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‘Ghostlight’ review: Dolly de Leon uses acting as healing in latest drama

Ryan Oquiza

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‘Ghostlight’ review: Dolly de Leon uses acting as healing in latest drama

Dolly De Leon's Instagram

What transpires is simple and poignant, no fireworks or extravagant set pieces, with many errors and amateur mistakes – but isn't this what healing looks like?

This review contains minor spoilers.

In Ghostlight, Dolly de Leon stars as Rita, an actress who unexpectedly becomes a beacon of change and healing for a grieving family: Dan (Keith Kupferer), his daughter Daisy (Katherine Mallen Kupferer), and wife Sharon (Tara Mallen), who are, in fact, real-life family members.

After an unexpected tragedy involving their son Brian, life becomes unbearable for the family. While pursuing a wrongful death lawsuit against Brian’s friend, Christine, Dan’s job and relationship with his wife and daughter is affected, causing undue stress for everyone involved. Everything changes when Rita invites Dan to join an upcoming production of Romeo and Juliet.

Ghostlight is an acting tour de force, with every member of the cast delivering performances of remarkable rawness. Keith Kupferer in the lead role is outstanding. Comfortable in long scenes with agonizing emotion, fluid in shifting between the dramatic and comedic. His scenes with Dolly are charming due to his embrace of awkwardness amidst the veteran actress’s ceaseless warmth.

Dolly as Rita embodies the lovable Filipina, balancing playful embarrassment of her workmate’s daughter with her warm, affectionate side. She is a lively spirit, twirling around like a mischievous fairy, sprinkling a sense of life both inside and outside the theater. Her extensive theater background lends her not just credibility, but also a deep relatability that bleeds through the screen.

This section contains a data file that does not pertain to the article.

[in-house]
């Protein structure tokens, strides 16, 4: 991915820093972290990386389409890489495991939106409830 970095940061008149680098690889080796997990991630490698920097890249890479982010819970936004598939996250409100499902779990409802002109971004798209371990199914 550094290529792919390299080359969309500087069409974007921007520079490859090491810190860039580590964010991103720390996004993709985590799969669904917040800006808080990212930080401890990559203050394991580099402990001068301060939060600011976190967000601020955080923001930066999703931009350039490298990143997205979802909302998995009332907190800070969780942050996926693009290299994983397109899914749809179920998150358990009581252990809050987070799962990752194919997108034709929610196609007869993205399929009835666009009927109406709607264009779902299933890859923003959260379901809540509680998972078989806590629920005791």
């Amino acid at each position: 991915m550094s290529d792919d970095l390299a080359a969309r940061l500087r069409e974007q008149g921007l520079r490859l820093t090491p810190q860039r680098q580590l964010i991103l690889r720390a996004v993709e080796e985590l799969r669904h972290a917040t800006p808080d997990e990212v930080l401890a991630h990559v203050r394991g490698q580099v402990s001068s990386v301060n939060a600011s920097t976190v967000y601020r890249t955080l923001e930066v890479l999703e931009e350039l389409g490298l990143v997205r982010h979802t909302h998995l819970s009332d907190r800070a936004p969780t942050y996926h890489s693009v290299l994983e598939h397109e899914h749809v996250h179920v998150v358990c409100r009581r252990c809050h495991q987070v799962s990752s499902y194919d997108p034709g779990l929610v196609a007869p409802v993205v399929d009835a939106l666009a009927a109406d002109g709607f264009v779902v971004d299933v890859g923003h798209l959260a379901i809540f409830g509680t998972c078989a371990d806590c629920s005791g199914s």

Theater as an ‘integral’ part of life

Ghostlight is about processing grief through art, the beauty of sharing that pain, and bringing it to the stage to bare yourself. Art itself has a cherished relationship with vulnerability; it encourages molding pain into something beautiful – an act of reaching out to others to not only connect but heal.

This isn’t to suggest the film lacks hilarity. Directors Kelly O’Sullivan and Alex Thompson have an exquisite touch for dramatic balance, injecting lighthearted scenes of theater shenanigans and family banter that gracefully retreat to allow space for more personally evocative moments. Interestingly, Dolly de Leon is an executive producer for the film, and her behind-the-scenes influence is definitely welcome, particularly in the film’s tender homage to her deep-seated love for theater.

Watching the film, I felt myself healing alongside Dan, sympathizing with his plight, and hoping for his family’s recovery from grief. A wise friend once advised that during heartbreak, one should create art, as it leads to the most heartfelt expressions. Ghostlight gracefully illustrates that wisdom, transforming personal sorrow into a collective catharsis.